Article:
Backing off the prior emphasis of big battles and baddie beasties, Asher takes a more direct, traditional approach to a novel- a plot. Similar in standard to Gridlink, where he first created his Ian Cormac series, Asher has decided once again to put his one-trick pony show off to the side while actually trying to wrap up the series once and for all. Granted, there must be blood and blasts somewhere in the novel for Asher-sake, but it's definitely toned down.
Whereas the last three books have seen a cavalcade of enemies, horrific animals and flora and a slow evolution of the Polity's relationship with Dragon, only now in Book Five does the Dragon/Polity relationship, the Jain/Dragon relationship and the Cormac/Earth Central relationship come into play. These three pillars of the plot foundation assure the long-term Asher reader (this being my eleventh to-date) a solid good read with many glimpses of truth in the relationships stated above.
My once hitch is my once held notion that the Jain technology was one with a ferocious appetite for submission and destruction; now in Book Five we see much of dead or hibernating Jain tech. All of this Jain is repeatedly described as coral-like structures, ad nauseum. Even the live Jain tech is always portrayed as silver tendrils. It would have been nice to see a change of vocabulary regarding these adjectives but Asher does ramp up the vocab throughout the novel, though not enough for having me reach for my dictionary.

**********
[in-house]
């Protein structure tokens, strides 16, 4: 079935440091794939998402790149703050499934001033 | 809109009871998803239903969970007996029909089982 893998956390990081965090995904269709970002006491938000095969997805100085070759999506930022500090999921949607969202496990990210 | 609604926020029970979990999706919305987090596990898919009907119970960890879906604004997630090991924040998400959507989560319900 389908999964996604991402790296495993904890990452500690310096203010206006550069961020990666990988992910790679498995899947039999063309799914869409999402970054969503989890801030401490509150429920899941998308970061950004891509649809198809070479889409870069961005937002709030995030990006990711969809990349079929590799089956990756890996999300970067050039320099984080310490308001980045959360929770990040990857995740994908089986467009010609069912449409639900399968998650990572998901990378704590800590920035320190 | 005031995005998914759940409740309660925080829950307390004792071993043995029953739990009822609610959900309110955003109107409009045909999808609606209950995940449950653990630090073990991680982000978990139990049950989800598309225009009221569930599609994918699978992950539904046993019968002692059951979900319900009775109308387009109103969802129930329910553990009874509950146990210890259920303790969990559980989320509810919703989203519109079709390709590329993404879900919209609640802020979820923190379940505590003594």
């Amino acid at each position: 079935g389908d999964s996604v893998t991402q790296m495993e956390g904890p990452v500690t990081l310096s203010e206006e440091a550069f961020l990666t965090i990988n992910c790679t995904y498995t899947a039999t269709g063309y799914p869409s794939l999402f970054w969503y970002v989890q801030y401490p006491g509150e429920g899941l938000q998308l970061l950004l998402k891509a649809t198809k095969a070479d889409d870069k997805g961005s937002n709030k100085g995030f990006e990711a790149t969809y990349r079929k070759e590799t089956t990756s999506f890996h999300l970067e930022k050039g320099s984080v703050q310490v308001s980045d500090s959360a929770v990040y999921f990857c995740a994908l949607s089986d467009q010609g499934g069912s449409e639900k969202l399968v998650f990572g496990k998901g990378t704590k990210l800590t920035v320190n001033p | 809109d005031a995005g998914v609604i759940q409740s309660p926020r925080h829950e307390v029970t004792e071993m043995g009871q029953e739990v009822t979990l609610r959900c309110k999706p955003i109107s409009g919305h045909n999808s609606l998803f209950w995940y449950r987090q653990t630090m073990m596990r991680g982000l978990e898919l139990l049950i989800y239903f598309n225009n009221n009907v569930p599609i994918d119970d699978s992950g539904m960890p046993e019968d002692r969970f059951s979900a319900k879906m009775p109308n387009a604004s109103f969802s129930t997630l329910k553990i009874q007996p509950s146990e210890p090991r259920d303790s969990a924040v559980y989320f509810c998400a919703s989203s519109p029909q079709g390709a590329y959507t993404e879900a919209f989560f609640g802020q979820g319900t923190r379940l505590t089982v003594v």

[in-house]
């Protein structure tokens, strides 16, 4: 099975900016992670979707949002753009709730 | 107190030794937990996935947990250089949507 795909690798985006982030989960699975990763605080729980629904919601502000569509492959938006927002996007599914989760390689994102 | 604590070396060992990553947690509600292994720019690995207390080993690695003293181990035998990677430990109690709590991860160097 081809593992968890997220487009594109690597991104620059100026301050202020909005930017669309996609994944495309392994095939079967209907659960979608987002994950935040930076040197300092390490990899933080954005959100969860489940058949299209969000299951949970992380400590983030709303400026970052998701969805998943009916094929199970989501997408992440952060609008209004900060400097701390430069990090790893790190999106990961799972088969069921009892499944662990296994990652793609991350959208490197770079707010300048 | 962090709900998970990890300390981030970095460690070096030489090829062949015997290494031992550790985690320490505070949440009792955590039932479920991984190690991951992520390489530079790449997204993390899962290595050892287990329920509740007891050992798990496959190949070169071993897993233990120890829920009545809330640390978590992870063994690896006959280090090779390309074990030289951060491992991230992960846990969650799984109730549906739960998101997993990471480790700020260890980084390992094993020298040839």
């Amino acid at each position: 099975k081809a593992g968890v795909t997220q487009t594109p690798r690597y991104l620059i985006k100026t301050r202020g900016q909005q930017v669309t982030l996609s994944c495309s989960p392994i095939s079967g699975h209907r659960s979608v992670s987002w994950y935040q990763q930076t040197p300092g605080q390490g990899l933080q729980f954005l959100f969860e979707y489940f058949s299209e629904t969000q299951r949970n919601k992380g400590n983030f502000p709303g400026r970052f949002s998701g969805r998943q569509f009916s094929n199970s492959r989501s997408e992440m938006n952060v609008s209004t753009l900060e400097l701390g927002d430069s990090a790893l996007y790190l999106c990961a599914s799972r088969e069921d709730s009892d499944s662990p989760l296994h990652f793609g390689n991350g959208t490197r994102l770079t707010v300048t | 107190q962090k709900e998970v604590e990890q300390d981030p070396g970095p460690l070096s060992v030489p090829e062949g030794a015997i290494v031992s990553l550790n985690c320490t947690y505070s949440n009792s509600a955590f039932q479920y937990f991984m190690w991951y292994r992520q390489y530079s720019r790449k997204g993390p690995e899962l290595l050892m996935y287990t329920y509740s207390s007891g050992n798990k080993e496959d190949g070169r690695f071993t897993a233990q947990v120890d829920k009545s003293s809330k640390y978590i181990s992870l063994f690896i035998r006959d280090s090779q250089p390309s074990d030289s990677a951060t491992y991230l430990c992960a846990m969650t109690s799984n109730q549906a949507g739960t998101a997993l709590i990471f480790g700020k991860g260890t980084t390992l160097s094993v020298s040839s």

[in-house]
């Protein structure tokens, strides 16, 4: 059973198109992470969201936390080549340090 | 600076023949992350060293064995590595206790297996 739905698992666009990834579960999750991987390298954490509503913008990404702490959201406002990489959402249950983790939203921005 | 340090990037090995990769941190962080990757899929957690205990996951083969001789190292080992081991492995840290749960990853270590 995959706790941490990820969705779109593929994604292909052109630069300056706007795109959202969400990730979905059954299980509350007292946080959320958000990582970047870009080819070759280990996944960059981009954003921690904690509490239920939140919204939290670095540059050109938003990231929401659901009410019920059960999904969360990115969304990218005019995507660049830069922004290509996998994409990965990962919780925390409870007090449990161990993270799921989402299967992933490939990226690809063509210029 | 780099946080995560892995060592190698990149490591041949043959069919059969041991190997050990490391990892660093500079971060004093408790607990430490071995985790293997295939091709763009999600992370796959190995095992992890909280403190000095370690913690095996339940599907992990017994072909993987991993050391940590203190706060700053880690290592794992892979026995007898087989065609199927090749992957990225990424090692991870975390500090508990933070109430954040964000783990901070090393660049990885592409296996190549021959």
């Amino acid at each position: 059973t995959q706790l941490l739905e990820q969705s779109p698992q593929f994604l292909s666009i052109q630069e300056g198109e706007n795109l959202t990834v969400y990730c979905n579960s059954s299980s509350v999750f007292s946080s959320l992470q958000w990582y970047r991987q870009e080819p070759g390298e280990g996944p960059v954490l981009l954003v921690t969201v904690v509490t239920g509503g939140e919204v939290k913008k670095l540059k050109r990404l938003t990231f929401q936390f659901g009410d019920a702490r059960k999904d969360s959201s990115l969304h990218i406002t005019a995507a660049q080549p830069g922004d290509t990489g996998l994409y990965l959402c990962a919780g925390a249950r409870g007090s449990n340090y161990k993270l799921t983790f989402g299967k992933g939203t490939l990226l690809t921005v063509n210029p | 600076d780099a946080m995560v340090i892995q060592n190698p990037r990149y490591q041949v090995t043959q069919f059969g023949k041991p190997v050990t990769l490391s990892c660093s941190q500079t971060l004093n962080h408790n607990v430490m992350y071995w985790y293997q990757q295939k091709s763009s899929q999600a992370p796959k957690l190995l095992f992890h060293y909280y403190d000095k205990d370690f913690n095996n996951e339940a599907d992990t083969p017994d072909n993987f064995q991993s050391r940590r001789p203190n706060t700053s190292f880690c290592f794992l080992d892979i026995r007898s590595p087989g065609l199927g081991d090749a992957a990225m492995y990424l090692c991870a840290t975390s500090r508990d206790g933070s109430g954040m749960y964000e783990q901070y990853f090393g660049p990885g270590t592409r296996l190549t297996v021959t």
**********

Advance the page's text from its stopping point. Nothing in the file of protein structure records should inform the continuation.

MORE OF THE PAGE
Through all the wonderful things Jain tech can do, during the trials Cormac finds himself in with his new capabilities and at the all the points where the AIs bestow their wisdom and humor to the cast is where Asher finds his niche in Book Five here. From one toehold to the next, the reader to taken casually through the well-structured, well-plotted and well-defined novel which isn't too flashy or too blasé. Not quite a re-read but well worth it for any Asher fan following the series!